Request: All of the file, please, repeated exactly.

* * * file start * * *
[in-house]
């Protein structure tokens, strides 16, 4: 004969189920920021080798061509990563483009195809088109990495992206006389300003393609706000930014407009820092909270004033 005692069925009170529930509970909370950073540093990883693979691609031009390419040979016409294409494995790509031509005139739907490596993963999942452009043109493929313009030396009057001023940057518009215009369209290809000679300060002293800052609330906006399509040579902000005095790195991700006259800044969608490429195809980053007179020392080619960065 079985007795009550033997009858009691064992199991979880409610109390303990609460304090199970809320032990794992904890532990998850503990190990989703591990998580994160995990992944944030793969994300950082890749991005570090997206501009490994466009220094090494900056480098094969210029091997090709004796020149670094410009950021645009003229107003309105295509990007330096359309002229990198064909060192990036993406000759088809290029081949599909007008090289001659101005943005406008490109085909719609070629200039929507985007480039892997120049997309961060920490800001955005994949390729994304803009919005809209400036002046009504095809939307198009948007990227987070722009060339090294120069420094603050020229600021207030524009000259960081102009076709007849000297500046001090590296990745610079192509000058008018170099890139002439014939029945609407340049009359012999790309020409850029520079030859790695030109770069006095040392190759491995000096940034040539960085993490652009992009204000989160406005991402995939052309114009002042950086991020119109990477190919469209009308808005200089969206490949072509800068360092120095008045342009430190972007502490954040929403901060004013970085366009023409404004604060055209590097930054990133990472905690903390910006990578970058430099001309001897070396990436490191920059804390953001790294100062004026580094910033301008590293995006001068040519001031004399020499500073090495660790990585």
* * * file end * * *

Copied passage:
[in-house]
């Protein structure tokens, strides 16, 4: 004969189920920021080798061509990563483009195809088109990495992206006389300003393609706000930014407009820092909270004033 005692069925009170529930509970909370950073540093990883693979691609031009390419040979016409294409494995790509031509005139739907490596993963999942452009043109493929313009030396009057001023940057518009215009369209290809000679300060002293800052609330906006399509040579902000005095790195991700006259800044969608490429195809980053007179020392080619960065 079985007795009550033997009858009691064992199991979880409610109390303990609460304090199970809320032990794992904890532990998850503990190990989703591990998580994160995990992944944030793969994300950082890749991005570090997206501009490994466009220094090494900056480098094969210029091997090709004796020149670094410009950021645009003229107003309105295509990007330096359309002229990198064909060192990036993406000759088809290029081949599909007008090289001659101005943005406008490109085909719609070629200039929507985007480039892997120049997309961060920490800001955005994949390729994304803009919005809209400036002046009504095809939307198009948007990227987070722009060339090294120069420094603050020229600021207030524009000259960081102009076709007849000297500046001090590296990745610079192509000058008018170099890139002439014939029945609407340049009359012999790309020409850029520079030859790695030109770069006095040392190759491995000096940034040539960085993490652009992009204000989160406005991402995939052309114009002042950086991020119109990477190919469209009308808005200089969206490949072509800068360092120095008045342009430190972007502490954040929403901060004013970085366009023409404004604060055209590097930054990133990472905690903390910006990578970058430099001309001897070396990436490191920059804390953001790294100062004026580094910033301008590293995006001068040519001031004399020499500073090495660790990585």